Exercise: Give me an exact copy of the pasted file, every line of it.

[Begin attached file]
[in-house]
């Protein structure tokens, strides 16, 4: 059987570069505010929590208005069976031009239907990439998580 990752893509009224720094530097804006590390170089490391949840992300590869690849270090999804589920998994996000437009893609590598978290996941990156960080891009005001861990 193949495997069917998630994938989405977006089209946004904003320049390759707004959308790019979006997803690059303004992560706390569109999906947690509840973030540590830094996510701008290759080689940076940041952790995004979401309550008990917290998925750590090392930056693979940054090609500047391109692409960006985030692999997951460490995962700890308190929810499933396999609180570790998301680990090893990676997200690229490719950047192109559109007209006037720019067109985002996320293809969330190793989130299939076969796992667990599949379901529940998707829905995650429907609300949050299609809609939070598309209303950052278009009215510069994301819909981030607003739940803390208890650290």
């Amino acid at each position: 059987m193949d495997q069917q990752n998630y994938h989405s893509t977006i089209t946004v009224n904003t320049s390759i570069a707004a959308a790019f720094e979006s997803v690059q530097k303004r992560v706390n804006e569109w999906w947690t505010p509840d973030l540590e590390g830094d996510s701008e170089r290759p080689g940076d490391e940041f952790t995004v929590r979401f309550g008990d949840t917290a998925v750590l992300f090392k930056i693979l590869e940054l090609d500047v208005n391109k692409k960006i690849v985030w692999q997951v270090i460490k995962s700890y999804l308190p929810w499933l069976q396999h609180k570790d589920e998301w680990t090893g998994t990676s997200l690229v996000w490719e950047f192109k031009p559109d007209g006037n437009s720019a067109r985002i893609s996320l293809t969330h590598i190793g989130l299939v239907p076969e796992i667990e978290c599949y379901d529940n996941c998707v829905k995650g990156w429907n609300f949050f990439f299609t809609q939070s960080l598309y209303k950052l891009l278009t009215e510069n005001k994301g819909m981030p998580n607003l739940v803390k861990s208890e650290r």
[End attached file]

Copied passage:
[in-house]
């Protein structure tokens, strides 16, 4: 059987570069505010929590208005069976031009239907990439998580 990752893509009224720094530097804006590390170089490391949840992300590869690849270090999804589920998994996000437009893609590598978290996941990156960080891009005001861990 193949495997069917998630994938989405977006089209946004904003320049390759707004959308790019979006997803690059303004992560706390569109999906947690509840973030540590830094996510701008290759080689940076940041952790995004979401309550008990917290998925750590090392930056693979940054090609500047391109692409960006985030692999997951460490995962700890308190929810499933396999609180570790998301680990090893990676997200690229490719950047192109559109007209006037720019067109985002996320293809969330190793989130299939076969796992667990599949379901529940998707829905995650429907609300949050299609809609939070598309209303950052278009009215510069994301819909981030607003739940803390208890650290």
């Amino acid at each position: 059987m193949d495997q069917q990752n998630y994938h989405s893509t977006i089209t946004v009224n904003t320049s390759i570069a707004a959308a790019f720094e979006s997803v690059q530097k303004r992560v706390n804006e569109w999906w947690t505010p509840d973030l540590e590390g830094d996510s701008e170089r290759p080689g940076d490391e940041f952790t995004v929590r979401f309550g008990d949840t917290a998925v750590l992300f090392k930056i693979l590869e940054l090609d500047v208005n391109k692409k960006i690849v985030w692999q997951v270090i460490k995962s700890y999804l308190p929810w499933l069976q396999h609180k570790d589920e998301w680990t090893g998994t990676s997200l690229v996000w490719e950047f192109k031009p559109d007209g006037n437009s720019a067109r985002i893609s996320l293809t969330h590598i190793g989130l299939v239907p076969e796992i667990e978290c599949y379901d529940n996941c998707v829905k995650g990156w429907n609300f949050f990439f299609t809609q939070s960080l598309y209303k950052l891009l278009t009215e510069n005001k994301g819909m981030p998580n607003l739940v803390k861990s208890e650290r």